52 Films by Women – Week 2

I only managed to see one woman directed film this week, but in all fairness with Out 1 taking over my weekend and then being sick a lot of the week I didn’t get to see many films at all this week.  I will try to get these numbers up in future weeks, but this one film has given me plenty to write about.


The Kids Are All Right (Lisa Cholodenko, 2010)

2011 was when my complete dedication to film began, so I ended up missing this one when it came out.  In fact I had heard nothing about it and was surprised to look up its critical acclaim.  I eagerly fired it up on Netflix in hopes of finding a gem.

I have mixed feelings about this film.  I thought the premise was interesting: two children wanting to reach out to their biological father having been raised by their lesbian mothers.  I thought that the majority of character interactions seemed genuine and the emotions real.  I, however, can’t get over the fact that the major conflict in the film did not sit well with me.  Needless to say, spoilers to follow.

Jules’s (Julianne Moore) affair with the sperm donner Paul (Mark Ruffalo) struck me as pure male fantasy from this woman written and directed film.  The idea of a lesbian being enthralled with a man to the extent of having a physical affair with him is something that I would expect from and look down upon a male director.  Now, Cholodenko did handle pieces of the affair well.  Using it as a symptom of more personal relationship struggles was a welcome reasoning for the affair, but I still found myself having troubles accepting it.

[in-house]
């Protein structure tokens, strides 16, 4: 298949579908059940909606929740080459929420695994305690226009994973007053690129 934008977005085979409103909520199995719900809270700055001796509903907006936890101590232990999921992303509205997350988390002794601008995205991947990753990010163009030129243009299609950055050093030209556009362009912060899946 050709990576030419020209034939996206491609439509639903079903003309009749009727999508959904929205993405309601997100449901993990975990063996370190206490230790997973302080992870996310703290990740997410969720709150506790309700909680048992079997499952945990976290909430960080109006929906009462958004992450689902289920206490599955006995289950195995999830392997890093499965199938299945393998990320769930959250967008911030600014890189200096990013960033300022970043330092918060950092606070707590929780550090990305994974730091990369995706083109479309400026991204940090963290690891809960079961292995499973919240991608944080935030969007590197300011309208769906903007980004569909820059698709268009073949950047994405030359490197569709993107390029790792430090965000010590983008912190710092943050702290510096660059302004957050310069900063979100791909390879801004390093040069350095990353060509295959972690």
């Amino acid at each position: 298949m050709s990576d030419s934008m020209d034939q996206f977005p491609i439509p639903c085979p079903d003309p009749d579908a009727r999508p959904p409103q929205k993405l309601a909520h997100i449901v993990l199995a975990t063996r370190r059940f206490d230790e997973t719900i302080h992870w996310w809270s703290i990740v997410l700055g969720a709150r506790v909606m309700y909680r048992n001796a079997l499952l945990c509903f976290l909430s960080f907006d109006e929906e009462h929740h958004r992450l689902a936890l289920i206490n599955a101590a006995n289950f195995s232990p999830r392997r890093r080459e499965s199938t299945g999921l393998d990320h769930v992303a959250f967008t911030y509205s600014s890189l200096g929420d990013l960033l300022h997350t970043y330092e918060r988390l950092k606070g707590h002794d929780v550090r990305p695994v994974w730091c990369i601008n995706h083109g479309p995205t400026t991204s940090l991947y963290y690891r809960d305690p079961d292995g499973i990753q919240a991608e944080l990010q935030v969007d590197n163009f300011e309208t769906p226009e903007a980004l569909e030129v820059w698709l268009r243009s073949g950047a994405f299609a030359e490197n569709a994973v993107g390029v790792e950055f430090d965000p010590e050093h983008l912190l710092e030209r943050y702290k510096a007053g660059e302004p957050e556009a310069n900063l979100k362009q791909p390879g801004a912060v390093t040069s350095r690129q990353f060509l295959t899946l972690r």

Immediately after watching the film, I was confused as to what I was going to write about this film as a female directed film.  I struggled to see what set this film apart from any of the other Sundancesque family dramedies.  I think that my issues with the conflict may have blinded me to some of the female driven aspects.  The movie’s actual purpose was to show the struggles of a marriage decades in, and in that it succeeds.  I genuinely feel for Jules and Nic (Annette Bening).  The struggles on their relationship feel like the outcome of years of living together.  Using the affair as a metaphor for these problems instead of the actual issue was welcome, and really shows an understanding of the character’s feelings.  I do think that this film has the potential to exist as a strong look into the personal lives of an under portrayed group, but I personally can’t get past the male fantasy of the major conflict.

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